Charlotte Harbor Preserve State Park is comprised of 45,387.78 acres and protects more than 100 miles of shoreline along Charlotte Harbor in Charlotte and Lee counties. It is the third largest Florida State Park.
The Preserve provides protection for five aquatic preserves: Pine Island Sound, Matlacha Pass, Gasparilla Sound – Charlotte Harbor, Cape Haze and Lemon Bay Aquatic Preserves. Mangrove forests dominate the shoreline and provide habitat for coastal birds including herons and egrets. Landward of the mangrove coast, the Preserve is a mix of communities including fresh and saltwater marshes, salt flats, pine flatwoods, coastal hammocks, scrub and scrubby flatwoods. These communities are home to red-shouldered hawks, Eastern diamondback rattlesnakes, wading birds, otters, alligators, and migratory birds.
Charlotte Harbor Preserve State Park is rich in cultural resources from the pre- and post-Columbian cultures. Humans have used the lands surrounding Charlotte Harbor for thousands of years. The earliest most visible evidence of past use at the Preserve are shell middens and mounds le by prehistoric peoples. Archaeological sites on public lands are protected by law.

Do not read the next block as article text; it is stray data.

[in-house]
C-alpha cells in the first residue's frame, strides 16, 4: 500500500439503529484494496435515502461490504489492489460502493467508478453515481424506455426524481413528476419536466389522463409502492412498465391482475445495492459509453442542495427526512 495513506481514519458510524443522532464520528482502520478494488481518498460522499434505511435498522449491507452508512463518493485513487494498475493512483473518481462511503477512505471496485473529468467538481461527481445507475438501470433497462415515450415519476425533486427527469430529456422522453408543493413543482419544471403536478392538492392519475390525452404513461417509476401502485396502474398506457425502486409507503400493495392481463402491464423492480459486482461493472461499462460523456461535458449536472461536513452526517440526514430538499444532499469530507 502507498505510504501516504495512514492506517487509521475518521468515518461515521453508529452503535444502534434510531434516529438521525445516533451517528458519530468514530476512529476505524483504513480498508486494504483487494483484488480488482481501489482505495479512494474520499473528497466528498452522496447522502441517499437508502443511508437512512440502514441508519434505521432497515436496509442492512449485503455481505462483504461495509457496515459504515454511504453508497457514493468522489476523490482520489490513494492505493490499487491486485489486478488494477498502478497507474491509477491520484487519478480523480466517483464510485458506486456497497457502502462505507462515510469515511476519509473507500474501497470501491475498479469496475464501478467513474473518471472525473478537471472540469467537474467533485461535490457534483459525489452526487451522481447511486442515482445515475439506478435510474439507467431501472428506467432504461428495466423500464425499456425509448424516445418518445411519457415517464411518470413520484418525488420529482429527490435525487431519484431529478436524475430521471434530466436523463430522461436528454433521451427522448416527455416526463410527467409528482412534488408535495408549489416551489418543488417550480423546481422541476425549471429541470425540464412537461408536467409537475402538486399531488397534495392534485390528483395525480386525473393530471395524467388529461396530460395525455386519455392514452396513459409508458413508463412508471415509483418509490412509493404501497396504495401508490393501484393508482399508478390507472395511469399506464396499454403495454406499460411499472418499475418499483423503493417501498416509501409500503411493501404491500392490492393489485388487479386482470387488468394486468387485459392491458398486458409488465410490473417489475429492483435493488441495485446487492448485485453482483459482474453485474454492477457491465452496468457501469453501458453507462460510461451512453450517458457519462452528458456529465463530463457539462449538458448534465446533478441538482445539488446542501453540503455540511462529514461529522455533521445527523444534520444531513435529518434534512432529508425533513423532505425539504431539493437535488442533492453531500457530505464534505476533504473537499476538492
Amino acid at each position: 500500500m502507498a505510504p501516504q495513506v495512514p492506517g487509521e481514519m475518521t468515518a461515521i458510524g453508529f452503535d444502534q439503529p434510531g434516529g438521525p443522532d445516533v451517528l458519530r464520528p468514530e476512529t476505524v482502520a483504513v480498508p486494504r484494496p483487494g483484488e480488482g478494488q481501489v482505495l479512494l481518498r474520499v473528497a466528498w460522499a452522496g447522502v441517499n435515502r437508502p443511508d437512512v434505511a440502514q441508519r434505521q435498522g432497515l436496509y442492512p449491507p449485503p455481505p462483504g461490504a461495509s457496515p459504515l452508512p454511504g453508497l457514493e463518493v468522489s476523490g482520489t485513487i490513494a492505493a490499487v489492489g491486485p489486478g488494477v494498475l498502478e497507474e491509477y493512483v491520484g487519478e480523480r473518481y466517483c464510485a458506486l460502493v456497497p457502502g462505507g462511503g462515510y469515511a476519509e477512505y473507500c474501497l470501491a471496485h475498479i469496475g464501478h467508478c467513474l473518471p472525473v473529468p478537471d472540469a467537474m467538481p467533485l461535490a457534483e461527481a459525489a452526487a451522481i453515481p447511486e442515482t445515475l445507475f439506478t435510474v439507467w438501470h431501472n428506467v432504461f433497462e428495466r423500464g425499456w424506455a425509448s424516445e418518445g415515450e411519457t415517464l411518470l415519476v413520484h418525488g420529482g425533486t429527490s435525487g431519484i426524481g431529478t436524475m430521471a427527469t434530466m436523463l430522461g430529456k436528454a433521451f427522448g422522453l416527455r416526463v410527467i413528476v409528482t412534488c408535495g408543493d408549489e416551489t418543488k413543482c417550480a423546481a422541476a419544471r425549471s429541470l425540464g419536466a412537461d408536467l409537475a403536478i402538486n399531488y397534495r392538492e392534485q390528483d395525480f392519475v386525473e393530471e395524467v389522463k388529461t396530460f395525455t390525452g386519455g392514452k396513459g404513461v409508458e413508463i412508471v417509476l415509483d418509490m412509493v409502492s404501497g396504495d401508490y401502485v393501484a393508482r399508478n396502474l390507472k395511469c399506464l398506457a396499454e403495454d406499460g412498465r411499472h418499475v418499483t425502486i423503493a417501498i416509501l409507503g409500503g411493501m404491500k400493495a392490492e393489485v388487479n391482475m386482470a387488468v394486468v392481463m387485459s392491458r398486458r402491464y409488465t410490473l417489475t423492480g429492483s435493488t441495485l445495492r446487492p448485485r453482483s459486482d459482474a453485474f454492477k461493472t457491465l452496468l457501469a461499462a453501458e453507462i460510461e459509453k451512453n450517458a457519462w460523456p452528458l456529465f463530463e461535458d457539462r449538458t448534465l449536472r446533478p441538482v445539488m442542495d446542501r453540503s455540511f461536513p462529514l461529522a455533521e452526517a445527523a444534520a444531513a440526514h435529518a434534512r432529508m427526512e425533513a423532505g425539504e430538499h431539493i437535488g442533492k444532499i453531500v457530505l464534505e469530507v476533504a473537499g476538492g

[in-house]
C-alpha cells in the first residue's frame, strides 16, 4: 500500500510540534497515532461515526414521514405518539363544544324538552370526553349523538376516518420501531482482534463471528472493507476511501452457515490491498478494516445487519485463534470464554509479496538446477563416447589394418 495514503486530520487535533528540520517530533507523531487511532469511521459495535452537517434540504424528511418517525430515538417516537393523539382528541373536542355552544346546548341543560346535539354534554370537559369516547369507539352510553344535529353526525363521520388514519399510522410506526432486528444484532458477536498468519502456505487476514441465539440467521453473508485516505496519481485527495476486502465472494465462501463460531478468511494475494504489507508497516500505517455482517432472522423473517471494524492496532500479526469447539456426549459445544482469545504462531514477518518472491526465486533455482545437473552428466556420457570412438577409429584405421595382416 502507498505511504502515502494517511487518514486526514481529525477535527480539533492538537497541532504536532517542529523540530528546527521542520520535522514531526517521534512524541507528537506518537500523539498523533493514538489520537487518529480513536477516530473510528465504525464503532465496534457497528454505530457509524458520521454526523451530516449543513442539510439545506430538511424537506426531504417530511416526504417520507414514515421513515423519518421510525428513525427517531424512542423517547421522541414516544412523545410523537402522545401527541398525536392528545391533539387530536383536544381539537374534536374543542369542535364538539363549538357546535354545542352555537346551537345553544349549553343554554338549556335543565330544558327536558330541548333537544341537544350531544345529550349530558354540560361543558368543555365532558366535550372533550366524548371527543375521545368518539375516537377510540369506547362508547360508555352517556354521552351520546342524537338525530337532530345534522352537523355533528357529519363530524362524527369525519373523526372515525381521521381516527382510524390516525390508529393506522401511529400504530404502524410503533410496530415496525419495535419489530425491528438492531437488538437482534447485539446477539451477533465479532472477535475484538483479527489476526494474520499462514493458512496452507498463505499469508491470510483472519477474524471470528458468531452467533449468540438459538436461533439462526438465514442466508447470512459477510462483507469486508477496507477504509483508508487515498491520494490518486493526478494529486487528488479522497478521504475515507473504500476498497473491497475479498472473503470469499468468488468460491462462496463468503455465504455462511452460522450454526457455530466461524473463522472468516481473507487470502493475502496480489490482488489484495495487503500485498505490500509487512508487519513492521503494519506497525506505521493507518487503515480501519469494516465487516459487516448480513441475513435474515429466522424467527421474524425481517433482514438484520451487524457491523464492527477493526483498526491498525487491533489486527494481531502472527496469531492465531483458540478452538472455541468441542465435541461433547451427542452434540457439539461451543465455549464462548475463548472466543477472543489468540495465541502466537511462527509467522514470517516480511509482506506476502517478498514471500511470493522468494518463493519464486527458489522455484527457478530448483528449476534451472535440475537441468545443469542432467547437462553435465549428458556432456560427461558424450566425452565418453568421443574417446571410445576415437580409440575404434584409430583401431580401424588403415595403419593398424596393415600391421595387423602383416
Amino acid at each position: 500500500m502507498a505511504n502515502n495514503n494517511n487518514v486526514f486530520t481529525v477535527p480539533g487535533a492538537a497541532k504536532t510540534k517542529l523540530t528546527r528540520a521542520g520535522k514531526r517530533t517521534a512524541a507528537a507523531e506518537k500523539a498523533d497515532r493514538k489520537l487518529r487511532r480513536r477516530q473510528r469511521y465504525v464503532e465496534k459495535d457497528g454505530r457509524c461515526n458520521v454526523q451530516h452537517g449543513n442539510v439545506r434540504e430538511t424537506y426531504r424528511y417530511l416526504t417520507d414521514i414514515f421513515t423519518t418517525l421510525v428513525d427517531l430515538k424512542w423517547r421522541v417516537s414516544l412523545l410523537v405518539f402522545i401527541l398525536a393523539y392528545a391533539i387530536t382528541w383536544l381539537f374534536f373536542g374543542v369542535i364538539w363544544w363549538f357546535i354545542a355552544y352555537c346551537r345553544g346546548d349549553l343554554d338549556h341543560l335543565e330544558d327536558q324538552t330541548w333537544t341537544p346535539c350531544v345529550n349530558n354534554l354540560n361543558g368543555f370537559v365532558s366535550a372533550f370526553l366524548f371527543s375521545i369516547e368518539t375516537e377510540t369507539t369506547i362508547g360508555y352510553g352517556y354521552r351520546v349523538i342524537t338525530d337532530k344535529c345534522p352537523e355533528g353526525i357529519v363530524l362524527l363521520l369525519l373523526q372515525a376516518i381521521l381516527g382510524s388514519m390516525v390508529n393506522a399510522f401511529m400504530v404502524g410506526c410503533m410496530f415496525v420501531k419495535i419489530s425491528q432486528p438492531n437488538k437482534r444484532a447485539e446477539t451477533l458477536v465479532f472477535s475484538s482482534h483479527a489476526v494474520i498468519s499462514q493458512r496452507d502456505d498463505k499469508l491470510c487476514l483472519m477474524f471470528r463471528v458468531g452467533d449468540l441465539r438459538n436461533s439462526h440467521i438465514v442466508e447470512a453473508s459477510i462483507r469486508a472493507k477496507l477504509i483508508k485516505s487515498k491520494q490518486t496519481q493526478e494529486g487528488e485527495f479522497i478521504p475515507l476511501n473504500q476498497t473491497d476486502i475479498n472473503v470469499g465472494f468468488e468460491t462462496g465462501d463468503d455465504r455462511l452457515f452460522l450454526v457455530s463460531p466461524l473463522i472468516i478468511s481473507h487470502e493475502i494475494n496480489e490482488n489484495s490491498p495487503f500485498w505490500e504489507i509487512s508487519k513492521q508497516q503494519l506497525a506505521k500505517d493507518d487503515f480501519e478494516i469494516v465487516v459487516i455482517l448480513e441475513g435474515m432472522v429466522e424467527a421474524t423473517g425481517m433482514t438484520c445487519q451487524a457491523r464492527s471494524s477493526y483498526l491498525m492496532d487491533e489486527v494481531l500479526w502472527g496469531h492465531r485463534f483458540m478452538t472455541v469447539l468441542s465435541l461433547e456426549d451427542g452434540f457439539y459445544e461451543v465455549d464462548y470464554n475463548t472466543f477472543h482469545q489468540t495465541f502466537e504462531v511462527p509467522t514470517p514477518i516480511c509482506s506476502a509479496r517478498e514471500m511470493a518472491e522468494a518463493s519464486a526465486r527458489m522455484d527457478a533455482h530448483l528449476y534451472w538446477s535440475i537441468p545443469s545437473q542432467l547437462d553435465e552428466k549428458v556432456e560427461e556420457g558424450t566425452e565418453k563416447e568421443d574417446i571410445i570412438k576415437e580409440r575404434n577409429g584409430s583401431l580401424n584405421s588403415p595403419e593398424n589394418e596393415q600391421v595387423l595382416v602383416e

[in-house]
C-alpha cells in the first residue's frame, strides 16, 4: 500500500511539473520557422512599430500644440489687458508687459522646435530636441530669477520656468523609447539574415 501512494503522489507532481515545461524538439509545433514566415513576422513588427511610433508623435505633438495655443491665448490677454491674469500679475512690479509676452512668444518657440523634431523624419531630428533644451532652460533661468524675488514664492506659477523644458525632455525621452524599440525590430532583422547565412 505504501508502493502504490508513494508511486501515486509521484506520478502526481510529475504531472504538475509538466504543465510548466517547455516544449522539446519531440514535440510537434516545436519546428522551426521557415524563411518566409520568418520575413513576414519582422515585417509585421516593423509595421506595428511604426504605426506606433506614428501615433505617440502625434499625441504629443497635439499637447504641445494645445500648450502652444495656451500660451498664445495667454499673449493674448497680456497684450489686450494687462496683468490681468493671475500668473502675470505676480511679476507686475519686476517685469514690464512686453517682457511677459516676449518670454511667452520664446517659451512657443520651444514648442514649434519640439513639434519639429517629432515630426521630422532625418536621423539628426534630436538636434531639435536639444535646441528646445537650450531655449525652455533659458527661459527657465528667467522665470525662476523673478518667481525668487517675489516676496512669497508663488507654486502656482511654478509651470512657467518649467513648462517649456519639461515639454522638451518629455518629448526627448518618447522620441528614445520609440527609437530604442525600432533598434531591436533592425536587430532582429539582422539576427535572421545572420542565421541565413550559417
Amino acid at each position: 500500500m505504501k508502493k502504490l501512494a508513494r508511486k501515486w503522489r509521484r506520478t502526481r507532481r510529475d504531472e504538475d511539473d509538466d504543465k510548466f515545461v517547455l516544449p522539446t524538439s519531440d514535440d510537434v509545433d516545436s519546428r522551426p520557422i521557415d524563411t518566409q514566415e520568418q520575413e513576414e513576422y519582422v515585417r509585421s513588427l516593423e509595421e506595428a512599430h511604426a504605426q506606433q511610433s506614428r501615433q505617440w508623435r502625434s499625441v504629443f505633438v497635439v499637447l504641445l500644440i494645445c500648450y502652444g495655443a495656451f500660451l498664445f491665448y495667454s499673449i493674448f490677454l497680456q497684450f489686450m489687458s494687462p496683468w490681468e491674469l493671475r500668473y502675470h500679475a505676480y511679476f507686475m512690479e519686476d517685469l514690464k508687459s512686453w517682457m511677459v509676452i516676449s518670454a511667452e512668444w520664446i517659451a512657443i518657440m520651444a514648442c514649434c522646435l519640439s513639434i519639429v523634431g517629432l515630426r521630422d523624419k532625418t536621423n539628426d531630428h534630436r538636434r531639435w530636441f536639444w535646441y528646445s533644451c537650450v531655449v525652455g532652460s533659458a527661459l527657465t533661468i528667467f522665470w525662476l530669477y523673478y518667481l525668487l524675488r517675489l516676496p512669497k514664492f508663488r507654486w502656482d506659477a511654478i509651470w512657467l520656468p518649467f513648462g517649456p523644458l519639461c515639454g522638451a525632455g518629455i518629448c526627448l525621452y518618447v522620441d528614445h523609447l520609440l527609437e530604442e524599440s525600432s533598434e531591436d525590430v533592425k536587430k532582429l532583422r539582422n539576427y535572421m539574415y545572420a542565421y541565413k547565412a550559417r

Acquisition of the Preserve lands began in the 1970s and became a Florida state park in 2004. The park welcomed 246,686 visitors in 2017. These visitors contributed $19,881,263 to the economies of communities in Charlotte and Lee counties.
Visitors can take advantage of opportunities to hike, fish, paddle, and observe wildlife in the parkʼs many natural communities, including mangrove forests, marshes, scrub habitats and pine flatwoods. Most of the park is shallow water fringed by mangroves, providing amazing opportunities to view wading birds, manatees, dolphins and other wildlife.
The park is best accessed by kayak or canoe. Portions of two paddle trail systems wind through the park. Hikers and bird-watchers can access Charlotte Harborʼs upland areas at pedestrian walk-throughs available in each section of the park and explore the wildlife found along three marked trails.
Visitors can also enjoy the resources provided by the Charlotte Harbor Environmental Center (CHEC) located in the park near Punta Gorda. CHEC is a non-profit group that offers a visitorʼs center, environmental education programs, interpretive guided hikes and six miles of marked trails.
Visitors are welcome to explore other areas of the Preserve, unless posted as closed, but should be aware that these areas are of remote and primitive wilderness. Visitors should take a compass, a map and sufficient water for their trip. No restrooms or drinking water are available.
Management: Each state park or state trail in the Florida State Parks system has a unit management plan that is reviewed every 10 years. The Management Plan for the Charlotte Harbor Preserve State Park was approved in 2007. Citizens are given the opportunity to provide comments and suggestions each time. Check the DEP Calendar for a schedule of public meetings. If you have questions about the unit management plan process or the schedule, call 850-245-3051.
To learn more about the park, please visit the Florida State Parks website